Yes, I watched premiere of The Pregnancy Pact on Lifetime, the network for women who like romance novels and eat yogurt. I heard about The Pregnancy Pact because I watch Project Runway, which is now hosted on Lifetime (why, Bravo, why?) and am thus exposed to ads for Lifetime programming. The Pregnancy Pact is based on the story of an alleged “pregnancy pact” in Gloucester, MA, in which a group of pregnant teenage girls were thought to have made a pact to get pregnant together, on purpose. This allegation turned out to be false. The truth was that the pregnancies were accidental; the “pact” was their promise to raise their babies together. I don’t imagine many people will find a spoiler alert necessary for such a formulaic and predictable (Lifetime!) movie, but just in case, know that I will be revealing plot points in this post.
I was intrigued by the movie because I am generally interested in representations of teen pregnancy in pop culture, but also because of the controversy generated over the fact that the movie misrepresents what really happened in Gloucester. In the movie, the girls DO make a pact to get pregnant together, ostensibly because they a) think babies are cute and not that hard to raise, and b) want their boyfriends to have to stay with them forever. Yes, the old “women are all secretly trying to trap men by getting preggers” tale. Coincidentally, a new study shows that men are guilty of this as well. Out of 1,300 teen girls and young women, 25% reported “pregnancy coercion,” while 15% said they’d suffered from “birth control sabotage” from their male partners. But hell, Lifetime has no problem perpetuating this myth of the baby-crazy, man-trapping woman — or in Lifetime’s case — 15 year old girl.
I was pleased to see that the movie did provide a somewhat nuanced (this is Lifetime, remember) position on birth control. A scene at a school committee meeting framed both sides of the debate early on. At the end of the film, both sides seemed to have come to a better understanding of the other. The abstinence-only mother realizes that even though she does not want her own daughter using birth control, other parents are okay with it and therefore it should be made available to high school students. The uber liberal blogger (played by Thora Birch) realizes that teen pregnancy wont be solved by throwing condoms at the problem. The pro-abstinence folks realize that they need to be more honest (aka sharing their own youthful indescretions) so that kids will feel more comfortable talking to them about their “urges.” And the pro-condoms side realizes that teen pregnancy prevention needs to include more than just safer sex education; it should also teach young girls about all the fabulous things they can do other than get married and have a baby, like for example, college.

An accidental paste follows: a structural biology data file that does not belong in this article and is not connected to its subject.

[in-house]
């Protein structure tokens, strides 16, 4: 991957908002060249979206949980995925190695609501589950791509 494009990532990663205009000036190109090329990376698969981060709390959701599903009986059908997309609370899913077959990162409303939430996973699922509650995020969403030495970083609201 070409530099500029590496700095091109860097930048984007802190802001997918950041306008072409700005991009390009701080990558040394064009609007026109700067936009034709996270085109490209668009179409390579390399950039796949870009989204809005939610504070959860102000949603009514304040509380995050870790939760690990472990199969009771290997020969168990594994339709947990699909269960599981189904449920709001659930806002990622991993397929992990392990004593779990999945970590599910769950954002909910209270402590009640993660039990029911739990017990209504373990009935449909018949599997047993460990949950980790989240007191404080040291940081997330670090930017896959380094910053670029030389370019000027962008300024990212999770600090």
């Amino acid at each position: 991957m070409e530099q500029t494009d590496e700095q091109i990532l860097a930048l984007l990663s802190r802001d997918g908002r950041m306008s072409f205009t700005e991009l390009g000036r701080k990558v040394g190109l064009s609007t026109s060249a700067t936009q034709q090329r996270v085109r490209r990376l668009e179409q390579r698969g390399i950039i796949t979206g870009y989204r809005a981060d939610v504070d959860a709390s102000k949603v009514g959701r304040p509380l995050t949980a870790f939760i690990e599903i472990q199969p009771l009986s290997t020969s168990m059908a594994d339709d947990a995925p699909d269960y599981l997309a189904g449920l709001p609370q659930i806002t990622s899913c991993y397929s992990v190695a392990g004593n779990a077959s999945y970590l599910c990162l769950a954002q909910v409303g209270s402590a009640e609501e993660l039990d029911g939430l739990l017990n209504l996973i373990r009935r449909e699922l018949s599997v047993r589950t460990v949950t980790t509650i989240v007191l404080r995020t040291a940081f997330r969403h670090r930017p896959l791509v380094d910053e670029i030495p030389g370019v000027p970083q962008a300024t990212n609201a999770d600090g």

The real problem with The Pregnancy Pact is neither its historical inaccuracy nor its position on contraception; it’s its portrayal of abortion. To my surprise, we learn that the uber liberal blogger character had an abortion when she got pregnant in high school. I was quite impressed to see a likeable character on mainstream television who had had an abortion. But then, in a SHOCKING TWIST, she didn’t really have an abortion after all! She actually gave the baby up for adoption and lied about it to her boyfriend, because he was a super duper sweetheart who wanted her to keep the baby.
Thora Birch’s character admits the truth about her false abortion to her ex-boyfriend (now the VP of the Gloucester High School) in a maddening scene. She explains that it was too late to get the abortion, so she opted for adoption instead. The dreamy ex-bf is relieved — a relief the audience is expected to share. “Oh phew, she didn’t actually have an abortion so now we can like and respect her.” The ex-bf says something like, “I really didn’t want to believe you were that kind of person,” (that kind of person?) and she replies, “I almost was.” Is she trying to remind him that she would have had the abortion if she could have, and would still make that choice? Or, is she agreeing that all would have been lost if she had gone through with the abortion? It was unclear to me what that line meant, and I wonder if it was deliberately left ambiguous.
Lifetime came so close to creating a moral, likeable character who chose abortion and did not regret it, but they chickened out. Is it really so hard to imagine that an American audience (of women) could accept a woman with a history of abortion? Is it really still a “scarlet A situation” when almost everyone knows a woman who has had an abortion? Do we really need to pound out the message that it’s only ok to have an abortion if you feel really, really bad about it and totes regret it afterward? Recently, Heidi Fleiss made headlines when she not only admitted that she had chosen abortion, but also that she was happy with her choice. (There is a great post about this at Feministing.) But do we ever see examples of this in mainstream film or television? Are there any role models teaching young girls that it is okay to have an abortion, and not only that, but it is okay to NOT be racked with guilt or shame about it?
Perhaps it was foolish to hope that Lifetime, a network that capitalizes on old-fashioned tropes and stereotypes about women and what they want out of life (marriage, babies, and melodrama), would be the first to put forth a moral and likeable character who has had an abortion, and doesn’t regret it. Still, they came close, and I guess that’s something.
Go ahead, watch The Pregnancy Pact. Just say it’s “research” if anyone asks. I would love to know what you think.
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